Leo Bretholz survived the Holocaust by a series of audacious escapes in an effort to stay one step ahead of the Nazis and their Final Solution. He leaped from trains, ran from police, hid in attics, and assumed aliases during his almost seven year ordeal criss-crossing war-torn Europe. This is his story.Leo Bretholz survived the Holocaust by a series of audacious escapes in an effort to stay one step ahead of the Nazis and their Final Solution. He leaped from trains, ran from police, hid in attics, and assumed aliases during his almost seven year ordeal criss-crossing war-torn Europe. This is his story.Read Less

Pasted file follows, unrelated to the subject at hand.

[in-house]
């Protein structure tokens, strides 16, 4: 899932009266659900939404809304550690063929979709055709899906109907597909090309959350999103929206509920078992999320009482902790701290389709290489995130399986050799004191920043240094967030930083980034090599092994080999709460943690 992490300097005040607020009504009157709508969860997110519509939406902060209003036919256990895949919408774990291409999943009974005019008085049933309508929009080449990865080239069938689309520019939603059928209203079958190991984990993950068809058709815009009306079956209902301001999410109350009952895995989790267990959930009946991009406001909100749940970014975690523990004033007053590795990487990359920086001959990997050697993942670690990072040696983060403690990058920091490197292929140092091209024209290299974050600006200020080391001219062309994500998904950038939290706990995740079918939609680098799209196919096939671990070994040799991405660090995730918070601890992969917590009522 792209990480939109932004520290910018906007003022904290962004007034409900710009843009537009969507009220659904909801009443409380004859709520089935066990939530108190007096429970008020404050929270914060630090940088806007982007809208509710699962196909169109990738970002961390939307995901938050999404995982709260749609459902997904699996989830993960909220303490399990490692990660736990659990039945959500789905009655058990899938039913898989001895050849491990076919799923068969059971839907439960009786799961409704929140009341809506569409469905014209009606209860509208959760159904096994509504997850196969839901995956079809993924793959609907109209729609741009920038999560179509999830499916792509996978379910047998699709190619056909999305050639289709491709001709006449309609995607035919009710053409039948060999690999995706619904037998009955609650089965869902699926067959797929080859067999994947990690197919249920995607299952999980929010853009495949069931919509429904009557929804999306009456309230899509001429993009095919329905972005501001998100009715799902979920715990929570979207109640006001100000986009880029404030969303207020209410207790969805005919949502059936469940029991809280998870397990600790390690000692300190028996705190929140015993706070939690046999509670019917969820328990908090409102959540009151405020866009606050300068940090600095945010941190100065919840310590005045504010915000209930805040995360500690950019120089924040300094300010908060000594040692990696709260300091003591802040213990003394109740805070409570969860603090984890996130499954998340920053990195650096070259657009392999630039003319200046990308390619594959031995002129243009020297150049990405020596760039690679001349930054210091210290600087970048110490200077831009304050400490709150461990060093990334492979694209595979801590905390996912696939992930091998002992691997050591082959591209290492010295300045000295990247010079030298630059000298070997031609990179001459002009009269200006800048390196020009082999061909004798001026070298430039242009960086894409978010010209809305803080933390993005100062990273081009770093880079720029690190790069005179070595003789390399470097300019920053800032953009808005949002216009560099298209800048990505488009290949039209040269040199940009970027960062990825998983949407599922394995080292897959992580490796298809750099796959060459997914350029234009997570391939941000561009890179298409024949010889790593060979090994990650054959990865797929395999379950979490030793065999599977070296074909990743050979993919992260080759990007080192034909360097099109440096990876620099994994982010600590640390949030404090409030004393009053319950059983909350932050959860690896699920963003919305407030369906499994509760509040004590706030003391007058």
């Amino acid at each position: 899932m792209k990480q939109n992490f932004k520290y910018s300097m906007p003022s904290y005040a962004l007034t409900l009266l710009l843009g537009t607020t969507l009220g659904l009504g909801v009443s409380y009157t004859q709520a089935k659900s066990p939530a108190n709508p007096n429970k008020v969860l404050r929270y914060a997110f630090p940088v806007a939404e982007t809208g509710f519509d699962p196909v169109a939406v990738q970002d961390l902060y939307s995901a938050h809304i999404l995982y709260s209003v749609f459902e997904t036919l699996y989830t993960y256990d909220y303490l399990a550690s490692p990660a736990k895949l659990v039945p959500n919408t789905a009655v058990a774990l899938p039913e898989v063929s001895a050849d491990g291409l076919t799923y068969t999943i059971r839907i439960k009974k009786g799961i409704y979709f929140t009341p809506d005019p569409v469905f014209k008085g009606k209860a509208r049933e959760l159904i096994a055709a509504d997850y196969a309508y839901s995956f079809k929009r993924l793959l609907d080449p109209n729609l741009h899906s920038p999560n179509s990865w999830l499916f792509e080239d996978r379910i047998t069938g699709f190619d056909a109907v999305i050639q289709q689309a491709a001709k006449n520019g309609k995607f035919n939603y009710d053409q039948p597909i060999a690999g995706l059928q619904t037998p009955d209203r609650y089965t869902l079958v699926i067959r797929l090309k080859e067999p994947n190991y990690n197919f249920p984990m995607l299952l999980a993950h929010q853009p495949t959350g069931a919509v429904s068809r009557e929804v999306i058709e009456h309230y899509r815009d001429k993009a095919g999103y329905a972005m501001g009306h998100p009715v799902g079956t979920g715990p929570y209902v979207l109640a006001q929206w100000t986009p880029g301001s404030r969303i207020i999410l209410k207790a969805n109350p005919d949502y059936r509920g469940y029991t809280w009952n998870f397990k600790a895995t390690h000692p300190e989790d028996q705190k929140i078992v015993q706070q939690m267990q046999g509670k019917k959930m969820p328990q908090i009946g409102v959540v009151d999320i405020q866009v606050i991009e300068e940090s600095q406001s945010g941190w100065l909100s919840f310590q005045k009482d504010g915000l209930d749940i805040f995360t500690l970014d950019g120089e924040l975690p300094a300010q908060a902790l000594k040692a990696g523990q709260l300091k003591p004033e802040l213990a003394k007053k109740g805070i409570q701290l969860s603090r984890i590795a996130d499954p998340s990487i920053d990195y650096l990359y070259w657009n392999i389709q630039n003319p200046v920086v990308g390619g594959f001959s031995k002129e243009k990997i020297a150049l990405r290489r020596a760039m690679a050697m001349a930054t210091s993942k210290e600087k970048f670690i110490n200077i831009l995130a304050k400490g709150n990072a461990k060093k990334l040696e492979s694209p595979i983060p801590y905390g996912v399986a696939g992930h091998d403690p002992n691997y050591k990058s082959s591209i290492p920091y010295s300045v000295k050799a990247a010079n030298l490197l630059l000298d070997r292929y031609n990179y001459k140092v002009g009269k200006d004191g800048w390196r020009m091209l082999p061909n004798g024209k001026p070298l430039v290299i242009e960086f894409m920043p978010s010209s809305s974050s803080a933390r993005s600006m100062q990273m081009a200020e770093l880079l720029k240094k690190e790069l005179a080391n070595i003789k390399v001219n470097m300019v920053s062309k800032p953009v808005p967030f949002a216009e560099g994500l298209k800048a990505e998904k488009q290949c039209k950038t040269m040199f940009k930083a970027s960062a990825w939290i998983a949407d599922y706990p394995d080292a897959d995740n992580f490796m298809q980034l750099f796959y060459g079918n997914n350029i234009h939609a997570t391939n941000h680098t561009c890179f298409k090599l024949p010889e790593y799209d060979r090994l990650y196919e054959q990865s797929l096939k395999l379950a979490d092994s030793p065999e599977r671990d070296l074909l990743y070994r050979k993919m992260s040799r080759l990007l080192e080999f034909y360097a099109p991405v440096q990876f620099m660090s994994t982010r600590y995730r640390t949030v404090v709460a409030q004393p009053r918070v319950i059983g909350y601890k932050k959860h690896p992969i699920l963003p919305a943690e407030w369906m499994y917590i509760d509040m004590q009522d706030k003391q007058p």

Publishers Weekly, 1998-10-12 Bretholz was 17 when, in 1938, the Germans took over his native Austria. His mother, more realistic than other relatives, saw disaster and insisted that he escape, which is what he did for the next seven years, traveling not only through Germany and Luxembourg but to Belgium, France and, briefly, Switzerland, to jails and numerous internment camps. Bretholz relied often on his youthful agility and daring to save himself from much worse; he escaped from a train headed for Auschwitz in 1942. He spent the last years of the war working for the French Resistance, emigrating in 1947 to Baltimore, where he ran a bookstore (frequented by coauthor and Baltimore Sun columnist Olesker). Whether telling of running or hiding, every paragraph in his memoir is harrowing. In one wrenching story, he tells of a young female friend who is menaced by a gendarme while he is forced to stay hidden, "crouched on the floor, helpless, emasculated, sickened." Bretholz is also smartly observant of the Austrians ("`First victims,' they will call themselves when the world loses its memory."); opportunistic Swiss; and the French, so many of whom claimed to be Resistance. In the midst of many improbable escapes, there is also a sense of almost exhilarating determinationĉ"I was now a miraculous athlete, a professional escape artist, a young man in perpetual flight. I was indomitable. Also, I was too terrified not to run for my life." For a man who assumed many false identities, the supreme irony came when Bretholz learned his true identity just six years agoĉan event that provides a fitting climax to this inspiring and moving book. 40 b&w illustrations. (Nov.) (c) Copyright PWxyz, LLC. All rights reserved
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